I voted today. It was crowded; I spent an hour in line.
Right behind me coming in to the building was an older lady in a hospital wheelchair being pushed by another woman, apparently a friend. As she was jockeyed into position behind me in line, she said something like, “Well, I don’t want us to bang into each other!”
“Sounds like a good idea,” I said, in my best polite I’m not going to get into a conversation with you in a public place voice.
Sure enough, every single time Pusher Lady moved her forward, her foot rests banged into my wheels. Neither seemed to notice.
When we got to the first table (fill out your name and address), I said, “Let me let you ladies go ahead of me.”
“Oh, no!” said Pusher Lady. “We’re fine, we have plenty of room.” (They didn’t but that’s a different problem.)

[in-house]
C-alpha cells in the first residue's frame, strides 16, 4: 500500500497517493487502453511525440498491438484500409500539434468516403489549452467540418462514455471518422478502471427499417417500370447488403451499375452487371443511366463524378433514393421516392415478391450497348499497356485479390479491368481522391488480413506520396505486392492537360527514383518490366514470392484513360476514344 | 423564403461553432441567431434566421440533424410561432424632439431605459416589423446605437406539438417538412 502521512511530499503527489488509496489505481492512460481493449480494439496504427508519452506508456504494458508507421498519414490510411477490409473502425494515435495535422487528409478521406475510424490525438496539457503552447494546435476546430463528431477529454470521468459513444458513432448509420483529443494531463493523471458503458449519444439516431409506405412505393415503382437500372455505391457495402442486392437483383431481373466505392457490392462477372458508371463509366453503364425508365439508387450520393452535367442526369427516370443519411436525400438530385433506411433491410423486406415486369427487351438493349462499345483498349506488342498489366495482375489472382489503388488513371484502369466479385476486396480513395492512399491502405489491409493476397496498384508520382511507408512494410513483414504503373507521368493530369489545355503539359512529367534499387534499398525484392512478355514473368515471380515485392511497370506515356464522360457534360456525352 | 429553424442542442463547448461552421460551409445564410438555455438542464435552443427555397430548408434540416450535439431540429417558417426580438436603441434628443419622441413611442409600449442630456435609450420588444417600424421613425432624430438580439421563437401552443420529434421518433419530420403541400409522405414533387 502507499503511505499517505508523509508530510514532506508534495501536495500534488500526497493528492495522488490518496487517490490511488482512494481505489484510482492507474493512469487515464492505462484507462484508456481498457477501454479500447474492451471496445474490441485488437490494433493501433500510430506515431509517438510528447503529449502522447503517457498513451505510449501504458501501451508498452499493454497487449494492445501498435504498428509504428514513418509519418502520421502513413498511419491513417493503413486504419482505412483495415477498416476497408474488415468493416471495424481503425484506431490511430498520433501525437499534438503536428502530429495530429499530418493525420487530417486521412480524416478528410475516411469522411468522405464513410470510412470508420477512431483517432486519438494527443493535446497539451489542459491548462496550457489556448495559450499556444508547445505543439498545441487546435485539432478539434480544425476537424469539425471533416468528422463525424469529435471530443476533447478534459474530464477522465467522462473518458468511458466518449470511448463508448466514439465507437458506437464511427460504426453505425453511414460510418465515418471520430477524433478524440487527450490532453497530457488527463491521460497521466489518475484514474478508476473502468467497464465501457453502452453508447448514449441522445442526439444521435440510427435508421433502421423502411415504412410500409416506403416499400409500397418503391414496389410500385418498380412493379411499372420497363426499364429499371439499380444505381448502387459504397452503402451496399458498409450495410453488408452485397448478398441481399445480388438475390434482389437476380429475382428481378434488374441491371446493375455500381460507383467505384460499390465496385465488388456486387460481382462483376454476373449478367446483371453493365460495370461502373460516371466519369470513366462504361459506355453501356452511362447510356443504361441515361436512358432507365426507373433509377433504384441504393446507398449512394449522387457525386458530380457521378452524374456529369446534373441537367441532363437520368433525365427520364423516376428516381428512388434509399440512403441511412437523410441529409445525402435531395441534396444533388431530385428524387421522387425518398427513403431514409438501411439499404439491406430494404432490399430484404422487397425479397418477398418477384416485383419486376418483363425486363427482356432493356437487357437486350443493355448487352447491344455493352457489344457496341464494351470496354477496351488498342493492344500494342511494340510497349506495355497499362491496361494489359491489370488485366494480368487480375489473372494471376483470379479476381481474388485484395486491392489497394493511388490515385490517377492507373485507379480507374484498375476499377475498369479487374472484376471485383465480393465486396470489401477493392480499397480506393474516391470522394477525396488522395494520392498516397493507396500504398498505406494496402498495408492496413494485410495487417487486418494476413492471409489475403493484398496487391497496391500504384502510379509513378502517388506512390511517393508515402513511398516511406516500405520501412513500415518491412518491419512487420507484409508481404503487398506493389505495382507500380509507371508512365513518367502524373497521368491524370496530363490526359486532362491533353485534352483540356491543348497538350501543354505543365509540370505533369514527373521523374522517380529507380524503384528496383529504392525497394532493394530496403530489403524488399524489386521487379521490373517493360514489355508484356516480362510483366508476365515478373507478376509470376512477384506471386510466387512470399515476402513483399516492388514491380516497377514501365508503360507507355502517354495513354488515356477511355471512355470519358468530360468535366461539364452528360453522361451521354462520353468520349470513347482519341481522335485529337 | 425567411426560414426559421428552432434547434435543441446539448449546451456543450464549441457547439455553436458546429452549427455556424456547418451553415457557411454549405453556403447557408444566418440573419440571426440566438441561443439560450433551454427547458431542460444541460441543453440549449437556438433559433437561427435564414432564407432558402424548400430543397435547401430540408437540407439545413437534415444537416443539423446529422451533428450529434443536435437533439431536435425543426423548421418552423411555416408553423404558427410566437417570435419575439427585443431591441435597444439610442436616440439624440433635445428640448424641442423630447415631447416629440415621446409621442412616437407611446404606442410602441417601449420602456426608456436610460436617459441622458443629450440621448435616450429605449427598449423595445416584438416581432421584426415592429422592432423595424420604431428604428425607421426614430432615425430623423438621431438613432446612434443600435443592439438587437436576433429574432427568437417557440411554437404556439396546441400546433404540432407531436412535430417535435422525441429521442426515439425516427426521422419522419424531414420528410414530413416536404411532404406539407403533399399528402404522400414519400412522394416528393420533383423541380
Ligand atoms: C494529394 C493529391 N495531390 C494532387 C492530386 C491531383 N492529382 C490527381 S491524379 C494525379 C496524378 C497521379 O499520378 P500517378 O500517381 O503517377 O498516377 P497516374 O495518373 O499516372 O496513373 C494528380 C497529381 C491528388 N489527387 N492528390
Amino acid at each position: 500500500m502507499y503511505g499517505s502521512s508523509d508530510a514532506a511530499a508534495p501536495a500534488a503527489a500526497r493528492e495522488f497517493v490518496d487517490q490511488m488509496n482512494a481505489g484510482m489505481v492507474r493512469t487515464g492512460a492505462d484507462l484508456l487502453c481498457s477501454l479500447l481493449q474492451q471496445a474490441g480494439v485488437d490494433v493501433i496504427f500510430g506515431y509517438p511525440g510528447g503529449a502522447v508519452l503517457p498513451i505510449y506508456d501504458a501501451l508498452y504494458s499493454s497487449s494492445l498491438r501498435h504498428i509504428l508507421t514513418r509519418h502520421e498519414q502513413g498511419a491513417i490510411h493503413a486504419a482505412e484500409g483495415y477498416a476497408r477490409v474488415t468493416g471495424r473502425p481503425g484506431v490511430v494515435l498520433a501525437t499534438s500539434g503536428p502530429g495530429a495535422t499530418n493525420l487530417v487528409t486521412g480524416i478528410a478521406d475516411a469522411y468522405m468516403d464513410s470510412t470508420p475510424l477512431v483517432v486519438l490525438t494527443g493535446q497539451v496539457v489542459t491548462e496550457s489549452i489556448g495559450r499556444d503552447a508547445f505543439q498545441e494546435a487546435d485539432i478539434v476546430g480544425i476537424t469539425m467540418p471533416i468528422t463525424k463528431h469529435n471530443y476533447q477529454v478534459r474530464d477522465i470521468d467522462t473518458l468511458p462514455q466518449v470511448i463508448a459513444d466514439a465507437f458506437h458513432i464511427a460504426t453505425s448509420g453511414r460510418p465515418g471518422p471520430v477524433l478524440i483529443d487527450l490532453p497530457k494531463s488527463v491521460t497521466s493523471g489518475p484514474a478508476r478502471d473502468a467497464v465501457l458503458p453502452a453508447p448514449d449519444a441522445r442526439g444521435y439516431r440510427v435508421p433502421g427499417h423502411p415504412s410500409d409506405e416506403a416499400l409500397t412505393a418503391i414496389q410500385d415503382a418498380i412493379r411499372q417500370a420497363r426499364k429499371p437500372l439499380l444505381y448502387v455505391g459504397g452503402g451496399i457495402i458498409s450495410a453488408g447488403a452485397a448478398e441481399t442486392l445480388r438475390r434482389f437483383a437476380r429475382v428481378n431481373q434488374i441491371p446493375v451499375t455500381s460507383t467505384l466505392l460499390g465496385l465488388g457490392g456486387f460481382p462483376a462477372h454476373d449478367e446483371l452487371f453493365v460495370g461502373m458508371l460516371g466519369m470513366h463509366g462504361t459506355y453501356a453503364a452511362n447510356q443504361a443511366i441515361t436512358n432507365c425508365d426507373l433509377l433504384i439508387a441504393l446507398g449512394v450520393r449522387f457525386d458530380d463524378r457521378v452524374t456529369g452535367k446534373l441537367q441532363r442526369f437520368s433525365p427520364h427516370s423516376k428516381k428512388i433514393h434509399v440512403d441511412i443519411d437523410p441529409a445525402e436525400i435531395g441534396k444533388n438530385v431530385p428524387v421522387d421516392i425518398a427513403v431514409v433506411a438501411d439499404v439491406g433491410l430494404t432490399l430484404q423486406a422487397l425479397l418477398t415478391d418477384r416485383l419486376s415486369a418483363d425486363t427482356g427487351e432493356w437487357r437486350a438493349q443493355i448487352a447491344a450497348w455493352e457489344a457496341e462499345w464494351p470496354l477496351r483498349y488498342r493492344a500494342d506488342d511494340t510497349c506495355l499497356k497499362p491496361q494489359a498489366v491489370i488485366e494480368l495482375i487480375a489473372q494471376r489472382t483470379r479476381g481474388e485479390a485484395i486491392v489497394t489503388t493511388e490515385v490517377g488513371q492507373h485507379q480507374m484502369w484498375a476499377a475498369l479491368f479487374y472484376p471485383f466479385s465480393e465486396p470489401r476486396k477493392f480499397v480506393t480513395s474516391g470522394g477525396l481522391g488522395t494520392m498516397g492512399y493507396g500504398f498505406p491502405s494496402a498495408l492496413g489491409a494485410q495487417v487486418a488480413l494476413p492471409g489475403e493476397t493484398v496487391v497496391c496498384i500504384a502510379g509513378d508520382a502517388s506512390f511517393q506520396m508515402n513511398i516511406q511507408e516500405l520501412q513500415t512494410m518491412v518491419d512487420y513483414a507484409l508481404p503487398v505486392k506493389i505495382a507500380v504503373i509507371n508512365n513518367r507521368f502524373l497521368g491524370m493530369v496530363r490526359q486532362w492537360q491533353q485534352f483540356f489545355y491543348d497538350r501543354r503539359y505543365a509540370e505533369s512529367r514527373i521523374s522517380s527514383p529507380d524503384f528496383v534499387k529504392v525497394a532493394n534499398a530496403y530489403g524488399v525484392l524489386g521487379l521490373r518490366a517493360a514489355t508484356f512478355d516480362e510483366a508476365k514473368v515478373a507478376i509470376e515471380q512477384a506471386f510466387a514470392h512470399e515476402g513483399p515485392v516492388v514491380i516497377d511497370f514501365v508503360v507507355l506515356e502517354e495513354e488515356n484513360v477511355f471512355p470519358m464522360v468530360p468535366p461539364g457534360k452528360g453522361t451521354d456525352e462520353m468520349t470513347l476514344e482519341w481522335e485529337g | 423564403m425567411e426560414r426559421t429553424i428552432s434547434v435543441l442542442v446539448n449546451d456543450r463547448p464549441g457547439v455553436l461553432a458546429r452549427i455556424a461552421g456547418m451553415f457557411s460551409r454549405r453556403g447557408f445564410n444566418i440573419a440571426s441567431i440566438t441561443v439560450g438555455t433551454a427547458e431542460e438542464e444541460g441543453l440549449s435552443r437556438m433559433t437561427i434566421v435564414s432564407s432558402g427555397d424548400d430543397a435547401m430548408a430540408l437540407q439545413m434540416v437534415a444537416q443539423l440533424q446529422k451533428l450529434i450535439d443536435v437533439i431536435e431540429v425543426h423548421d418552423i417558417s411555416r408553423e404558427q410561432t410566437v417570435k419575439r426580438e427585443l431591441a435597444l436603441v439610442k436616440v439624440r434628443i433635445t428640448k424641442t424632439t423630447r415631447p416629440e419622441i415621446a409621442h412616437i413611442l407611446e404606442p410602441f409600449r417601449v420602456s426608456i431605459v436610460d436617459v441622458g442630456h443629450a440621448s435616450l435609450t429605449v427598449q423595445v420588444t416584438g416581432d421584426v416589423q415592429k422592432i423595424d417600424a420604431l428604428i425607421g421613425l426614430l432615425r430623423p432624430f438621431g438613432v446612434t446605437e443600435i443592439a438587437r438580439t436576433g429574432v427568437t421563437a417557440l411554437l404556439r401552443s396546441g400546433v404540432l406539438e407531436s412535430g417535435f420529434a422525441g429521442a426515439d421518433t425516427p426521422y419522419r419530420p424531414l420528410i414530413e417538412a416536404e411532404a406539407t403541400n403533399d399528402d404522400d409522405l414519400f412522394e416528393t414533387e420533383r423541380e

“Everytime you’ve moved forward, you’ve hit me. It might be easier for you if you were ahead of me,” I explained.
But no, nothing doing. At this point, Elderly Lady Poll Worker notices us and calls someone over. “Take these ladies up where they can wait,” she says, then to me, “Just remember where your place in line is.”
“Why, are you afraid I’ll be in the way?”
“Oh, no, dear, of course not! You might be more comfortable!”
I check my psyche for overly defensive reactions. “I’ll do whatever you prefer,” I reply, trying not to be troublesome.
New Poll Worker says, “No, it’s whatever you prefer.”
“In that case, I’ll be just fine in line, thanks.”
Luckily Pusher Lady decided that she and her charge would be more comfortable out of line, thereby ending the game of bumper chairs we had been playing.